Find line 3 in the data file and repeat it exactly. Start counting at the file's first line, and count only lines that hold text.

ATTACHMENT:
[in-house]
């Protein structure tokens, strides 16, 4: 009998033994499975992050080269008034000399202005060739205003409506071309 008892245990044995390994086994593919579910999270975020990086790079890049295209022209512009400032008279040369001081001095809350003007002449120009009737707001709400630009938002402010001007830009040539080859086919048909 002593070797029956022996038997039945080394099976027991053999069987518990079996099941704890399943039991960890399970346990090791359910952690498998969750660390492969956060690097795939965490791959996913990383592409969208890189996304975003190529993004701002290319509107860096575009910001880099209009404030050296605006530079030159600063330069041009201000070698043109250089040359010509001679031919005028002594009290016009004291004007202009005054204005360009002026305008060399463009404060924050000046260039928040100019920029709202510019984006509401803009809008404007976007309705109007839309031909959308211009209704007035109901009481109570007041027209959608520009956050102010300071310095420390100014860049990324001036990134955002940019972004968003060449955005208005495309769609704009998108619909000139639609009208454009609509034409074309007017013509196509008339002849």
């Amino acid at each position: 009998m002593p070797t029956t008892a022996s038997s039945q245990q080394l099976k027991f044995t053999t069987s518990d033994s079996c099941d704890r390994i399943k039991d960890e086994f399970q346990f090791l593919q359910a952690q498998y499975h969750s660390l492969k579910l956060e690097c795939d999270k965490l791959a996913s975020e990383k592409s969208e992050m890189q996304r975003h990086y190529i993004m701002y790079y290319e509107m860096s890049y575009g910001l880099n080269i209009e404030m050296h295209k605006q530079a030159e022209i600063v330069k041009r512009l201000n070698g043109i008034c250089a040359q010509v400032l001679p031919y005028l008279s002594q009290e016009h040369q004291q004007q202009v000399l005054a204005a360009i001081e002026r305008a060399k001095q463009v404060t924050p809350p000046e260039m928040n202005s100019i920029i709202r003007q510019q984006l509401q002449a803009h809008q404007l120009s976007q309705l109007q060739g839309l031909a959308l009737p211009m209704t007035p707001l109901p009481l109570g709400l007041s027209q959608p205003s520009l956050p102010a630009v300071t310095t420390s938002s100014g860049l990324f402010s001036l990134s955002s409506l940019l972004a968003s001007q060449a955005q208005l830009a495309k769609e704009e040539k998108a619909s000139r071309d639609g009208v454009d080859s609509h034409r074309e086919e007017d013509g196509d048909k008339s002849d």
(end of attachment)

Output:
């Amino acid at each position: 009998m002593p070797t029956t008892a022996s038997s039945q245990q080394l099976k027991f044995t053999t069987s518990d033994s079996c099941d704890r390994i399943k039991d960890e086994f399970q346990f090791l593919q359910a952690q498998y499975h969750s660390l492969k579910l956060e690097c795939d999270k965490l791959a996913s975020e990383k592409s969208e992050m890189q996304r975003h990086y190529i993004m701002y790079y290319e509107m860096s890049y575009g910001l880099n080269i209009e404030m050296h295209k605006q530079a030159e022209i600063v330069k041009r512009l201000n070698g043109i008034c250089a040359q010509v400032l001679p031919y005028l008279s002594q009290e016009h040369q004291q004007q202009v000399l005054a204005a360009i001081e002026r305008a060399k001095q463009v404060t924050p809350p000046e260039m928040n202005s100019i920029i709202r003007q510019q984006l509401q002449a803009h809008q404007l120009s976007q309705l109007q060739g839309l031909a959308l009737p211009m209704t007035p707001l109901p009481l109570g709400l007041s027209q959608p205003s520009l956050p102010a630009v300071t310095t420390s938002s100014g860049l990324f402010s001036l990134s955002s409506l940019l972004a968003s001007q060449a955005q208005l830009a495309k769609e704009e040539k998108a619909s000139r071309d639609g009208v454009d080859s609509h034409r074309e086919e007017d013509g196509d048909k008339s002849d």